Henry Prize Stories 2009 features unforgettable tales in settings as diverse as post-war Vietnam, a luxurious seaside development in Cape Town, an Egyptian desert village, and a permanently darkened New York City. Also included are essays from the eminent jurors on their favorite stories, observations from the winners on what inspired them, and an extensive resource list of magazines.
Show Them a Good Time
Nicole Flattery - 2019
Show Them a Good Time tells the stories of women slotted away into restrictive roles: the celebrity's girlfriend, the widower's second wife, the lecherous professor's student, the corporate employee. And yet, the genius of Flattery's characters is to blithely demolish the boundaries of these limited and limiting social types with immense complexity and caustic intelligence. Nicole Flattery's women are too ferociously mordant, too painfully funny to remain in their places.In this fiercely original and blazingly brilliant debut, Flattery likewise deconstructs the conventions of genre to serve up strange realities: In Not the End Yet, Flattery probes the hilarious and wrenching ambivalence of Internet dating as the apocalypse nears; in Sweet Talk, the mysterious disappearance of a number of local women sets the scene for a young girl to confront the dangerous uncertainties of her own sexuality; in this collection's center piece, Abortion, A Love Story, two college students in a dystopian campus reconfigure the perilous stories of their bodies in a fraught academic culture to offer a subversive, alarming, and wickedly funny play that takes over their own offstage lives. And yet, however surreal or richly imagined the setting, Flattery always shows us these strange worlds from startlingly unexpected angles, through an unforgettable cast of brutally honest, darkly hilarious women and girls.Like the stories of Mary Gaitskill, Miranda July, Lorrie Moore, Joy Williams, and Ottessa Moshfegh, Show Them a Good Time is the work of a profoundly resonant and revelatory literary voice – at once spiky, humane, achingly hilarious-- that is sure to echo through the literary culture for decades to come.
Karen E. Bender - 2015
Who has it. Who doesn’t. How you get it. How you don’t.In Refund, Bender creates an award-winning collection of stories that deeply explore the ways in which money and the estimation of value affect the lives of her characters. The stories in Refund reflect our contemporary world—swindlers, reality show creators, desperate artists, siblings, parents — who try to answer the question: What is the real definition of worth?In “Theft,” an eighty-year-old swindler, accustomed to tricking people for their money, boards a cruise ship to see if she can find something of true value—a human connection. In “Anything for Money,” the creator of a reality show is thrown into the real world when his estranged granddaughter reenters his life in need of a new heart; and in the title story, young artist parents in downtown Manhattan escape the attack on 9/11 only to face a battle over their subletted apartment with a stranger who might have lost more than only her deposit.Set in contemporary America, these stories herald a work of singular literary merit by an important writer at the height of her power.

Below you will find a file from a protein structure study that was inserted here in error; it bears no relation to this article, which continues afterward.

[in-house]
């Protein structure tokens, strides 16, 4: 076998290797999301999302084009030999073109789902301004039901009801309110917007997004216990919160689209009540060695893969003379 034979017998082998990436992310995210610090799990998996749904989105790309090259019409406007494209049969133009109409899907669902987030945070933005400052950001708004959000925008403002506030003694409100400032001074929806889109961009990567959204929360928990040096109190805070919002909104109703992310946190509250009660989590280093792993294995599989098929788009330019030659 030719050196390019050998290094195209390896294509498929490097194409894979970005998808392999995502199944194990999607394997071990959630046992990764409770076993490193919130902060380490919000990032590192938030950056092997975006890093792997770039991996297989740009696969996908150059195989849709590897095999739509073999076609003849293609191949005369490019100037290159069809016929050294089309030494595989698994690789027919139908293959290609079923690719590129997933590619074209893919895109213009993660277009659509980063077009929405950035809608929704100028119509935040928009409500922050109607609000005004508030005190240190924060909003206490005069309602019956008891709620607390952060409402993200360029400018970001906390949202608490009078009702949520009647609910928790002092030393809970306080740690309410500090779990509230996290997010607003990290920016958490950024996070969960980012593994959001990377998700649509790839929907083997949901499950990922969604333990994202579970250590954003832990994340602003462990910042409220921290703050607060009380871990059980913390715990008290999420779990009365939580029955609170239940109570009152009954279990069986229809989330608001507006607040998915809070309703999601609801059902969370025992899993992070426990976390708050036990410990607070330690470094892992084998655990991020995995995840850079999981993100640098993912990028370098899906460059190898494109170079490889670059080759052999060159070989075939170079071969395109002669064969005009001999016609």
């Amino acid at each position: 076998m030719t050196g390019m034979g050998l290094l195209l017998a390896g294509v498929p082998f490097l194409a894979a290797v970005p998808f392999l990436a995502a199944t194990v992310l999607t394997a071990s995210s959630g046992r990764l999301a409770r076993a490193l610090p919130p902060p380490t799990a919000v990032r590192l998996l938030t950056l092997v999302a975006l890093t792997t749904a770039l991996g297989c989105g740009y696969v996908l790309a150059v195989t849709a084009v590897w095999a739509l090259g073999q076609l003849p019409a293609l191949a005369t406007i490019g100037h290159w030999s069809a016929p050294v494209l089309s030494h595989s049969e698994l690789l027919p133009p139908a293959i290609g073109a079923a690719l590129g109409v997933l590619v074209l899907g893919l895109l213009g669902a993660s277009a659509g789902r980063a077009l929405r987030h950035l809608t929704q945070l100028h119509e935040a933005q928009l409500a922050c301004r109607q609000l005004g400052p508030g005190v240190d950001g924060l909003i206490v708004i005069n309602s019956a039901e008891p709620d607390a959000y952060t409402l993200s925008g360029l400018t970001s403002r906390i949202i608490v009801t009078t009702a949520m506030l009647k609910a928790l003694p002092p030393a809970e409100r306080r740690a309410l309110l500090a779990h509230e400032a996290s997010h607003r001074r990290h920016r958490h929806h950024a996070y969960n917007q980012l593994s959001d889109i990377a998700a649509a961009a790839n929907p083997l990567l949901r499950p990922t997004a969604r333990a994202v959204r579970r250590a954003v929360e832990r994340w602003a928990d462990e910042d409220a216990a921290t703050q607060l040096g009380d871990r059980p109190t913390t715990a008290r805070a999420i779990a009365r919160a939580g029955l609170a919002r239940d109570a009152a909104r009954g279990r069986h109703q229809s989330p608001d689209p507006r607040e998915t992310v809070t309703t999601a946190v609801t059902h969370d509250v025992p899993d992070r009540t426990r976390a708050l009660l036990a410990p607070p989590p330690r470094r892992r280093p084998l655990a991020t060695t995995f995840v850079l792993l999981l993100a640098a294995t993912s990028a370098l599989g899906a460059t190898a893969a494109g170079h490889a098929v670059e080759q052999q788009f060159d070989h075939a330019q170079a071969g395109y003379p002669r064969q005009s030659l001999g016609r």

Where the Light Falls: Selected Stories of Nancy Hale
Nancy Hale - 2019
A twenty-something New Yorker transplanted to a small Virginia community who boldly befriends the town pariah. A New England widow in search of alcohol and excitement while babysitting her grandson. A Maryland socialite who has built a secret bomb shelter that becomes the center of her imaginative life. These are some of the characters who inhabit Nancy Hale’s lush fiction. Haunting, vivid, and wonderfully subversive, Hale’s stories typically concern women recognizable to all of us—sometimes fragile, possibly wicked, deceptively ordinary, navigating their way uncertainly through life. Nancy Hale was one of the most accomplished short story artists of her era, winner of ten O. Henry Awards and a frequent contributor to The New Yorker from the 1930s to the 1960s. But by the time of her death in 1988, this remarkable writer, so far ahead of her time in her depiction of complex women, was largely forgotten. Now Lauren Groff reintroduces this modern master with a selection of twenty-five of her best stories— brilliant short fiction that encompasses childhood and adolescence, marriage and motherhood, desire and infidelity, madness and memory. Where the Light Falls reveals Hale as a gifted stylist—a painter in light and shadow—and an acute observer of modern American life.